Unveiling Africa’s Own Car Maker in the Heart of Ghana
Ghana may not be the first country which springs to mind when thinking about vehicle manufacturing, but it does have its own car maker: Kantanka Automobile, in establishment since 1994.
According to the company’s website, Kantanka was founded by a preacher named Kwadwo Safo Kantanka for the “research into the manufacturing of automotive components and their combination with other parts outsourced from component suppliers.”
It says it built its first vehicle from 75 per cent locally-manufactured components – including the engine block – in 1998, and claims to design its own cars.
However all of its models appear to be rebadged and lightly-restyled versions of cars from little-known Chinese car makers.
For example, the Onantefo – launched in 2006 and still on sale today – is based on the Foday Landfort, while the Omama ute (above) is based on the Foday Lion F22.
There are five specifications of the Omama, from the range-topping Omama Luxury with a 2.5-litre turbo diesel engine that makes 100kW/340Nm, to the entry-level Omama Hardbody with a 2.2-litre turbo diesel engine and a body which is described as “durable”.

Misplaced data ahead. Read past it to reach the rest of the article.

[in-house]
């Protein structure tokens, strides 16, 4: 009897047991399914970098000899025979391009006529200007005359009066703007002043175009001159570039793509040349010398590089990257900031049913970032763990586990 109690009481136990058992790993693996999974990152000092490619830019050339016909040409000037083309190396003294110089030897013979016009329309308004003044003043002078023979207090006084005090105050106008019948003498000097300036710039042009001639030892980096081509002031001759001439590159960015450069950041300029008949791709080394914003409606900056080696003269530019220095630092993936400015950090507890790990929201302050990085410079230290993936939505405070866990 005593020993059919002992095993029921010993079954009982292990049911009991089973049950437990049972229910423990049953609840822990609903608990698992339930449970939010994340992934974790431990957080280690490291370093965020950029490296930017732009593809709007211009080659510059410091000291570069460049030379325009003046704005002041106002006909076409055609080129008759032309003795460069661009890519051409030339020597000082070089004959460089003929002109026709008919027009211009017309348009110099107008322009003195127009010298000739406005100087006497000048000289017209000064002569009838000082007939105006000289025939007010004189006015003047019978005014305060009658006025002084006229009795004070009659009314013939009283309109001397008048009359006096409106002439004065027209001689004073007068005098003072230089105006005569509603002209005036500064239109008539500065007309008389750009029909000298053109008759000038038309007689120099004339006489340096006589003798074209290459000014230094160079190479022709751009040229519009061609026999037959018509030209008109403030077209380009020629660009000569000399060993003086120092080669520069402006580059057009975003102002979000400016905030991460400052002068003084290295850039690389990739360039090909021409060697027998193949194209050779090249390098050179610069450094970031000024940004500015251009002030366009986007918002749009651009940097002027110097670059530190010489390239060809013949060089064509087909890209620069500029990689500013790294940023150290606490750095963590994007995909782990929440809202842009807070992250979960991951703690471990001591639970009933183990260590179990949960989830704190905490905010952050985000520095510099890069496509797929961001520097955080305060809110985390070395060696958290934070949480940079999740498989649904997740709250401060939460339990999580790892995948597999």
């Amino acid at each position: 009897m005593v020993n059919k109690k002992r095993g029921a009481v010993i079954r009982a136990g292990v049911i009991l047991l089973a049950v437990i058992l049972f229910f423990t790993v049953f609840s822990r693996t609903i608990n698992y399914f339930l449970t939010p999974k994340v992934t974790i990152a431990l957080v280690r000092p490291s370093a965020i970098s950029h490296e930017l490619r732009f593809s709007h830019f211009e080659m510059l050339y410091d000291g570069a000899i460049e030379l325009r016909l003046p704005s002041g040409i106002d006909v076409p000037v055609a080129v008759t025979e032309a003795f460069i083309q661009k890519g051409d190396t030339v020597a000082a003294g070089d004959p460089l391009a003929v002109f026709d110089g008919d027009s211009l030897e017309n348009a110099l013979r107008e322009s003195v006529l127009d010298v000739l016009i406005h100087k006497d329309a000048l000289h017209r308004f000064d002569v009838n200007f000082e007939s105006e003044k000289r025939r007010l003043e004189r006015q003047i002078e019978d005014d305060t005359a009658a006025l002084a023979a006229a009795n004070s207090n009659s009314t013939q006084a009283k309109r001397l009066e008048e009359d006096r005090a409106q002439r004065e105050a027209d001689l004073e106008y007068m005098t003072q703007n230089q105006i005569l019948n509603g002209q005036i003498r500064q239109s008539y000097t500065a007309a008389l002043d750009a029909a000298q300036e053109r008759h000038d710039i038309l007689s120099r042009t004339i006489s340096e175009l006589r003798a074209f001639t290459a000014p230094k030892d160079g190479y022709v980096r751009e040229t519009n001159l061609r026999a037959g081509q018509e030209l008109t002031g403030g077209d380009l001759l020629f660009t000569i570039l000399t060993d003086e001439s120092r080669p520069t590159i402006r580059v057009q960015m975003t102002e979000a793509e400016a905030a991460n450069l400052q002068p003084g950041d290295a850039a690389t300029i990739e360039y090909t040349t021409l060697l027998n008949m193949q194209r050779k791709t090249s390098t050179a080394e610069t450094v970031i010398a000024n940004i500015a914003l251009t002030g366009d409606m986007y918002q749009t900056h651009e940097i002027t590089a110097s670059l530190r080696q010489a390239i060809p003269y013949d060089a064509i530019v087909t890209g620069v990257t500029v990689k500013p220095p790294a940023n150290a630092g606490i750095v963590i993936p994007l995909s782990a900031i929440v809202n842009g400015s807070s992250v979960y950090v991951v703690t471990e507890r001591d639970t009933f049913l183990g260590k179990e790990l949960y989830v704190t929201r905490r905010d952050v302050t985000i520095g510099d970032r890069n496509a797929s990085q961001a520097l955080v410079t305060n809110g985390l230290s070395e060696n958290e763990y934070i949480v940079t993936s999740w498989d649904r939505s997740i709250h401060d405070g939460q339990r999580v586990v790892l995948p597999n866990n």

In both utes, the engine is paired with four-wheel drive and either a six-speed manual or automatic transmission.
Kantanka Automobile also builds electric vehicles – including a city car known as the Amoanimah EV.
It appears to be powered by a small cluster of batteries under the bonnet – which may not use modern lithium-ion technology – rather than the under-floor, long-range battery packs of electric vehicles made by large brands.
Other electric vehicles manufactured by Kantanka reportedly use between six and 16 batteries.
A solar-powered electric vehicle concept was once shown off by the company, although it’s unknown as to whether this model made it into production.
Kantanka has also shown a radical-looking two-seat sports car called the Akofena, which is described as a “luxury sports car”.